Front Page Titles (by Subject) Withdrawal of Light Gold Coin. - Money and the Mechanism of Exchange
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Withdrawal of Light Gold Coin. - William Stanley Jevons, Money and the Mechanism of Exchange 
Money and the Mechanism of Exchange (New York: D. Appleton and Co. 1876).
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Withdrawal of Light Gold Coin.
Some steps must soon be taken to remedy the increasing deficiency of weight of the gold coinage described above. The withdrawal may no doubt be effected in several ways. One method would be for the Queen to issue a proclamation calling in and prohibiting the circulation of all gold coins more than twenty or twenty-five years old, as it is mostly the older coins which are deficient in weight. Another method would be to oblige all revenue officers, postmasters, and others, under the control of government, to weigh all sovereigns presented to them. If necessary, the bankers of the kingdom generally might be obliged to weigh coin. But it is obvious that great trouble and inconvenience would arise from such measures. The progress of the post-office savings banks would be imperilled if every depositor of a pound were liable to be charged 2 per cent. for lightness. Considerable excitement and trouble followed the issue of the last proclamation of June, 1842, calling in light gold. To make the last holder of a coin pay for the whole cost of its circulation during thirty or forty years past, leads in many cases to gross injustice. The present law tends to throw the loss upon the poor, who have usually only one or two sovereigns at a time to pay, whereas rich people, having many, can avoid paying light gold at offices where it will be weighed.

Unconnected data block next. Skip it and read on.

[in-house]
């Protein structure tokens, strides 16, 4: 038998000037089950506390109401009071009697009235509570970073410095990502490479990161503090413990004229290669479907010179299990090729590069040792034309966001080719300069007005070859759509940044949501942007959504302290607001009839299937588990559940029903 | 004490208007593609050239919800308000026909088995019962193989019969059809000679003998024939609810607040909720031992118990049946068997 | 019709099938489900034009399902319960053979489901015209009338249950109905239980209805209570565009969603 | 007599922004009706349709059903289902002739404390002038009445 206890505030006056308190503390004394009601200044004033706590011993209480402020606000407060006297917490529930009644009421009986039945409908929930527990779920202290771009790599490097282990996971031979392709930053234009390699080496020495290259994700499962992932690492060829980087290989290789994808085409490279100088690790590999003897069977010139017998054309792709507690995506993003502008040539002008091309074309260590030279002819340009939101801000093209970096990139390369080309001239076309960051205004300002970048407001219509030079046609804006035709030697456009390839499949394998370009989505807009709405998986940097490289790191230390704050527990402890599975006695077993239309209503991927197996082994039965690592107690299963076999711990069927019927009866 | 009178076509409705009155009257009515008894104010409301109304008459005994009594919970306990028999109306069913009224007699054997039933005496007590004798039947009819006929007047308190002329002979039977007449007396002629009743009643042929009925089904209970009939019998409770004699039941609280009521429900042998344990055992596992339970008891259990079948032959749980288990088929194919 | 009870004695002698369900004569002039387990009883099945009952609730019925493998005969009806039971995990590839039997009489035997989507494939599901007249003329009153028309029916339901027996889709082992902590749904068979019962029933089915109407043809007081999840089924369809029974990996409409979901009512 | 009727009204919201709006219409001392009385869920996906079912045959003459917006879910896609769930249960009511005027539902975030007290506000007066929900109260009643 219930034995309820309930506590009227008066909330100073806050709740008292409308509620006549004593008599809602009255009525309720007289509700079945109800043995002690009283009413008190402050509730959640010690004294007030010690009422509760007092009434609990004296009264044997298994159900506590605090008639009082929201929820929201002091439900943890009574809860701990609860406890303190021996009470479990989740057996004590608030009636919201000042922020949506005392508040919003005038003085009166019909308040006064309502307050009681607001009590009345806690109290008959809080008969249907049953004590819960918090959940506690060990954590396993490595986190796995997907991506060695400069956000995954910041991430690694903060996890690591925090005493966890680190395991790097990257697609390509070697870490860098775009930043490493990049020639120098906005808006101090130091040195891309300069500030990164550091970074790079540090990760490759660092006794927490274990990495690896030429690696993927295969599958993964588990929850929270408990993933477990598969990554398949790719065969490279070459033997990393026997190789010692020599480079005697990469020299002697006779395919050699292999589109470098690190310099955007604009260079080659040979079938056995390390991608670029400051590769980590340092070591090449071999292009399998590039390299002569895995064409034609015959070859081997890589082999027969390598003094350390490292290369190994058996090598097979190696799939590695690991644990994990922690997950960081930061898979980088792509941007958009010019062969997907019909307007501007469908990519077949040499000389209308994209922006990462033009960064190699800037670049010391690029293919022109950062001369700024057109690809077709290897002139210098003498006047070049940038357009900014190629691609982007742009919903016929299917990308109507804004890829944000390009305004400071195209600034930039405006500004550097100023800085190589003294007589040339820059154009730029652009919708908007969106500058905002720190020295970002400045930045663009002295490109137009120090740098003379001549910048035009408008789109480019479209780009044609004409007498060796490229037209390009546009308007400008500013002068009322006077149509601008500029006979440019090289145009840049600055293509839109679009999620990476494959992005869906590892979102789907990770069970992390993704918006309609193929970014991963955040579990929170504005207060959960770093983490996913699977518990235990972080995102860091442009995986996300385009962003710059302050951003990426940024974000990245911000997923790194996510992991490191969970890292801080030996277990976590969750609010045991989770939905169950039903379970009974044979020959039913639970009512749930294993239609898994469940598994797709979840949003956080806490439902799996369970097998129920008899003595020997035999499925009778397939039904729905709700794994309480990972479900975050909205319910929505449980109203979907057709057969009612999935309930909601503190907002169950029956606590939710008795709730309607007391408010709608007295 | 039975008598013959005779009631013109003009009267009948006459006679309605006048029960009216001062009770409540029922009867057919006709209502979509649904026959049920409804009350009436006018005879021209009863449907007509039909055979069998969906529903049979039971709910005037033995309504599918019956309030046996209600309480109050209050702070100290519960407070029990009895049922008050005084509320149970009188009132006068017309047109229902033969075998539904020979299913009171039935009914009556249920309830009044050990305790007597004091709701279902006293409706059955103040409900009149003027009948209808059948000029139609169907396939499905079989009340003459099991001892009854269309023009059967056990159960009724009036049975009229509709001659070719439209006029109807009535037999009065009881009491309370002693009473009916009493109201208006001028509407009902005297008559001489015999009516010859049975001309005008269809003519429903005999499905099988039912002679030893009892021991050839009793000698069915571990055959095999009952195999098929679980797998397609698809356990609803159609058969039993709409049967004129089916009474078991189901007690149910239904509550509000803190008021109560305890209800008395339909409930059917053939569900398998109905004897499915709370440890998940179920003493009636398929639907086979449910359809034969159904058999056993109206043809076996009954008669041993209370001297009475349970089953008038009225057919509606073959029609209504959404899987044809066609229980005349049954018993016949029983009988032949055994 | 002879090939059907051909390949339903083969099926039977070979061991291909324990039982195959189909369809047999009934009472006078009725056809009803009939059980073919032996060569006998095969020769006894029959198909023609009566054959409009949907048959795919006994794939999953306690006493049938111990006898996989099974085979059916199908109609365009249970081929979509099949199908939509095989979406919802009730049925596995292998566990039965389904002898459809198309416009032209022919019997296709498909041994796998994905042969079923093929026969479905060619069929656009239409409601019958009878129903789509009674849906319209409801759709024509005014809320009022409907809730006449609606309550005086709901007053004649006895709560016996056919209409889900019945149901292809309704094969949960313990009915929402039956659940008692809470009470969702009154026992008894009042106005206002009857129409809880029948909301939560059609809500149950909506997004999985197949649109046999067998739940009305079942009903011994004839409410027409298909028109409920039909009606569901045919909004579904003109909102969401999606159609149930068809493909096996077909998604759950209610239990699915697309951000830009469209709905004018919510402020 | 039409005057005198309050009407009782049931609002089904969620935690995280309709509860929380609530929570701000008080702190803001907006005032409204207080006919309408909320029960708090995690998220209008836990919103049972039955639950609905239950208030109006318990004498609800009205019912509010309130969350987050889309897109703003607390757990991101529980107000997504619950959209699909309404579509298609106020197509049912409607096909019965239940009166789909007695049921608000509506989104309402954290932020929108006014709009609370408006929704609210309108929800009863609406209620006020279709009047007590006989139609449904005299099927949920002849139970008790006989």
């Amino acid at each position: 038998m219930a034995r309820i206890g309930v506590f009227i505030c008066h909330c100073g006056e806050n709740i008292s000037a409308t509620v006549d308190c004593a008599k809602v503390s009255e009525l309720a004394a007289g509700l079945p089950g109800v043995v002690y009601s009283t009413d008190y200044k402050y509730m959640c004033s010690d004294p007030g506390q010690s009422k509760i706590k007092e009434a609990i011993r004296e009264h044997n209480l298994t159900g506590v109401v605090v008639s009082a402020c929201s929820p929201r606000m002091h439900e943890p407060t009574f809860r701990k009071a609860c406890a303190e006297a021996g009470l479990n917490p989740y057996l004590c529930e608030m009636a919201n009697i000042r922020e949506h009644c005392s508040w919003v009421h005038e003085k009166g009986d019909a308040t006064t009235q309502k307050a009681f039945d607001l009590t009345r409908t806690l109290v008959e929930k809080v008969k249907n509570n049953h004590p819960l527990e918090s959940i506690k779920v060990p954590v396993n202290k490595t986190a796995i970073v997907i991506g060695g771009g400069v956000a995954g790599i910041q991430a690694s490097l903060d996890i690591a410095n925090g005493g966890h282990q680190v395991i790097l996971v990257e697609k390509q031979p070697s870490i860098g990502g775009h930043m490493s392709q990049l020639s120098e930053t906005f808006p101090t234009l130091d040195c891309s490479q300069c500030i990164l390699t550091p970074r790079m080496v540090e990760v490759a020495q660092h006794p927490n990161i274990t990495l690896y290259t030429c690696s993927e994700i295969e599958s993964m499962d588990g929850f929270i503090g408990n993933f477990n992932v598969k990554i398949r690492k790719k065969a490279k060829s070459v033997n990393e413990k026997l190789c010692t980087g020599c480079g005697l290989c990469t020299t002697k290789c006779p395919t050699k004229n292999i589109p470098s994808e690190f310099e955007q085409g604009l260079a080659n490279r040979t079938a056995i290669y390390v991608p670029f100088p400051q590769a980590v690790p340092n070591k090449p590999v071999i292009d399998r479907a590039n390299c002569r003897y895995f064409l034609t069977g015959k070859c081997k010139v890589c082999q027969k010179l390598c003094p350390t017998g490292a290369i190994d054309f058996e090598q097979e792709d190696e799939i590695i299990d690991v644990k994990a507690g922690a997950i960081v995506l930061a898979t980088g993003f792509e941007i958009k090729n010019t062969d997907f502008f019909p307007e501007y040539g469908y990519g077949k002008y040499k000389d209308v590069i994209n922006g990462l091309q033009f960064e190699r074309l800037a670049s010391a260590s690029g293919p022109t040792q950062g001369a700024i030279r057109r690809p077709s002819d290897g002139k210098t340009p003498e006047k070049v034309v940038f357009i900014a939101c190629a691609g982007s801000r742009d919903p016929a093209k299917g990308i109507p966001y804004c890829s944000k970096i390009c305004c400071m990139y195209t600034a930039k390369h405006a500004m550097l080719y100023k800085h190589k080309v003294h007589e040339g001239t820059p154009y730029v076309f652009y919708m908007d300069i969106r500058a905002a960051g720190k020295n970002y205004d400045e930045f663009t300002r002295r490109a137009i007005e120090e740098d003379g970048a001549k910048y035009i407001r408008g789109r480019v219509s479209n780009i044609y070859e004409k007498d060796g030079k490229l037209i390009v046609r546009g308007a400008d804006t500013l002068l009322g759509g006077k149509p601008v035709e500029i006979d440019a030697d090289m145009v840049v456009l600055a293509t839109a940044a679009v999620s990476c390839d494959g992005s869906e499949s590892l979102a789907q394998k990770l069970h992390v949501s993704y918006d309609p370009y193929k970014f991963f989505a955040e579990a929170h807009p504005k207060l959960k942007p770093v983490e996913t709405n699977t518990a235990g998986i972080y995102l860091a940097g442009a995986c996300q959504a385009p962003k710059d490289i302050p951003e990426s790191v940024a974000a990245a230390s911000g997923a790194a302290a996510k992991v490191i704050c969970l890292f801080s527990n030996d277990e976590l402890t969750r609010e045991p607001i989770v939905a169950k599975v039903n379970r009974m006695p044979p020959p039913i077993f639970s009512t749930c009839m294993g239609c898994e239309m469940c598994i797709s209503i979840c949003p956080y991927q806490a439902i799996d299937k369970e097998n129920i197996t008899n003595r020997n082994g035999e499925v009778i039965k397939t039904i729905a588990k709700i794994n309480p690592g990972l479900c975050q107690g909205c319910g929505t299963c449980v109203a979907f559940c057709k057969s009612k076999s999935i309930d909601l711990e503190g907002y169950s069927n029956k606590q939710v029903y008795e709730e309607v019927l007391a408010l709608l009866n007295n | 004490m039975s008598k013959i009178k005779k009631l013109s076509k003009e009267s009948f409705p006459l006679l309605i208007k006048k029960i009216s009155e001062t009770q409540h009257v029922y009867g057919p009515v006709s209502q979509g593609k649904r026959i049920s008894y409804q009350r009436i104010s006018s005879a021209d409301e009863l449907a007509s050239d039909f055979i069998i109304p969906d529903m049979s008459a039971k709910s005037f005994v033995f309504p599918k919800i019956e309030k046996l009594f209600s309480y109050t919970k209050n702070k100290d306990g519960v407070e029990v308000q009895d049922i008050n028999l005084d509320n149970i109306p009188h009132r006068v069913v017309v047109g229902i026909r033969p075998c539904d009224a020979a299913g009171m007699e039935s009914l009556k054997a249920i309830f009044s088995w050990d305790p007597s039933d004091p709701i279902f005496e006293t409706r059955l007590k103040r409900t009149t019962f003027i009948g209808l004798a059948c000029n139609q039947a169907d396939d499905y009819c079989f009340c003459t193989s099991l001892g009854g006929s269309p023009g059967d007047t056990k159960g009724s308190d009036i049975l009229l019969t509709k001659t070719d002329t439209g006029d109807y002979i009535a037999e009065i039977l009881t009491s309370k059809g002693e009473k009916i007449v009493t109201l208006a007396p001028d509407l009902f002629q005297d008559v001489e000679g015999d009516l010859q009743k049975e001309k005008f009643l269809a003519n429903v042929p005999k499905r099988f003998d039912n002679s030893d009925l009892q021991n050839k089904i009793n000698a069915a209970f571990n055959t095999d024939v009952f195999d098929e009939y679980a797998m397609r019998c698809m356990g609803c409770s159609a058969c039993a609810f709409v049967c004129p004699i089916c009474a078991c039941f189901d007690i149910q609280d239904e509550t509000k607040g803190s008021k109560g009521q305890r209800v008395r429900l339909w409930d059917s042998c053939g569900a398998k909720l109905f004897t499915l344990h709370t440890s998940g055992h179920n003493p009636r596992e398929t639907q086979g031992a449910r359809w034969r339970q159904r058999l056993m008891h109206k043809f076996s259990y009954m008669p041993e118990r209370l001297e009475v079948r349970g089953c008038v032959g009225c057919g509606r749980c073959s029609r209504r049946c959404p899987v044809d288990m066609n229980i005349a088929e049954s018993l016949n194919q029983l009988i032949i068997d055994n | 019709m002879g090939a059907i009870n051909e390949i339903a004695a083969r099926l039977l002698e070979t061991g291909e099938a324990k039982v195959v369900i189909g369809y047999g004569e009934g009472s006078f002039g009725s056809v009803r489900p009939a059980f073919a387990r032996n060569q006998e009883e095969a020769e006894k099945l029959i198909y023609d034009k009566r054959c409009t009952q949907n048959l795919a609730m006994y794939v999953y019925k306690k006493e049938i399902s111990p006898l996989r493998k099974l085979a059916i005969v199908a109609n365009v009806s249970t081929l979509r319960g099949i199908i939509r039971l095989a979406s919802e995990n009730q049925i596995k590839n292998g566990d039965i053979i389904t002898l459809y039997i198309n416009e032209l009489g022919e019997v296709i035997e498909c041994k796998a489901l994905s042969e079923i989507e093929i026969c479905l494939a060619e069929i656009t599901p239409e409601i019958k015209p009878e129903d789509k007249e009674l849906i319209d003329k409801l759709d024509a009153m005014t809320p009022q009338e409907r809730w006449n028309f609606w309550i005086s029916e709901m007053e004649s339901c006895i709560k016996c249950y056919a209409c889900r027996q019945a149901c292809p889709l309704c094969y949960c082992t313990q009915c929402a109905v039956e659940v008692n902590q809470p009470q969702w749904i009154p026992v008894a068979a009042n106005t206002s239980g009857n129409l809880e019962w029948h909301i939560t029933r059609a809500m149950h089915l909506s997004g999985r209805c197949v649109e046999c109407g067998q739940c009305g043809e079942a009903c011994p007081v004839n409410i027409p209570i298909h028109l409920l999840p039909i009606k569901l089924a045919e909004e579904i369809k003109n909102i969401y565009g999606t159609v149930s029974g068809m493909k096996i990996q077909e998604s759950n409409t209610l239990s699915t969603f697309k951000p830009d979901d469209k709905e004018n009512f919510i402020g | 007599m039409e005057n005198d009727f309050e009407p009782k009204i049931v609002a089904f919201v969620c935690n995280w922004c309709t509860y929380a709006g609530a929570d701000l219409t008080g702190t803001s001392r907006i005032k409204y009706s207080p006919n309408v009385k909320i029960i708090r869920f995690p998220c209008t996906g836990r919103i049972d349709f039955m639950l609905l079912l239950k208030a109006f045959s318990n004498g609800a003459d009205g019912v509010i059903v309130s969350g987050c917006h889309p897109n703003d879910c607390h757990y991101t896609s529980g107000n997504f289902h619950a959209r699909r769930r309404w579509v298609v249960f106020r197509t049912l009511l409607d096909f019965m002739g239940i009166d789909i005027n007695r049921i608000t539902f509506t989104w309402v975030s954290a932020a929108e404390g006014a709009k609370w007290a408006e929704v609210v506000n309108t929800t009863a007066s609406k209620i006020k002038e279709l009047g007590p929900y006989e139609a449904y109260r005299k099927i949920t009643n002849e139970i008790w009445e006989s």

I hold that the only thorough remedy is for the government to bear the loss occasioned by the wear of the gold, as it already bears that of the silver currency. The Bank of England should be authorized to receive all sovereigns showing no marks of intentional damage or unfair treatment at their full nominal value, on behalf of the mint, which should recoin the light ones at the public expense. No one would then have any reason for keeping the light gold away from the bank; the currency would soon be purged of the illegally light coins, and would thenceforth be kept up strictly to the standard weight; all loss of time and trouble would be saved to individuals, a consideration which we should not lose sight of; and, lastly, no injustice would be done, as at present, to the last holder of a light sovereign.
In opposition to such a proposal it is usually urged, that encouragement would be given to the criminal practice of sweating or otherwise diminishing the weight of the currency. I answer that, on the contrary, it is the present state of things which gives the best opportunity for illegal practices, because it renders the population perfectly accustomed to handling old and worn coins. No one now actually refuses any gold money in retail business, so that the sweater, if he exists at all, has all the opportunities he can desire. I have met with sovereigns deficient to the extent of four to five grains, or 8d. to 10d., but they nevertheless circulate. If under a better system the gold currency consisted entirely of full-weight, fresh coins, with sharp, new, perfect impressions, attention would quickly be drawn to any coin which appeared to be worn or ill-treated in any degree. As the currency, too, would be constantly passing through the automaton weighing-machines of the Bank of England, without previously undergoing the operation of garbling by bullion brokers, sweated coins, if they existed at all, would soon be detected; whereas, according to the present system, the bank authorities have no opportunity of examining the whole coinage. It is the present state of things, then, which gives the best opportunity for tampering with the currency, though there is no evidence to show that fraudulent practices are carried on to any appreciable extent. Under the proposed new system such practices would be rendered almost impossible.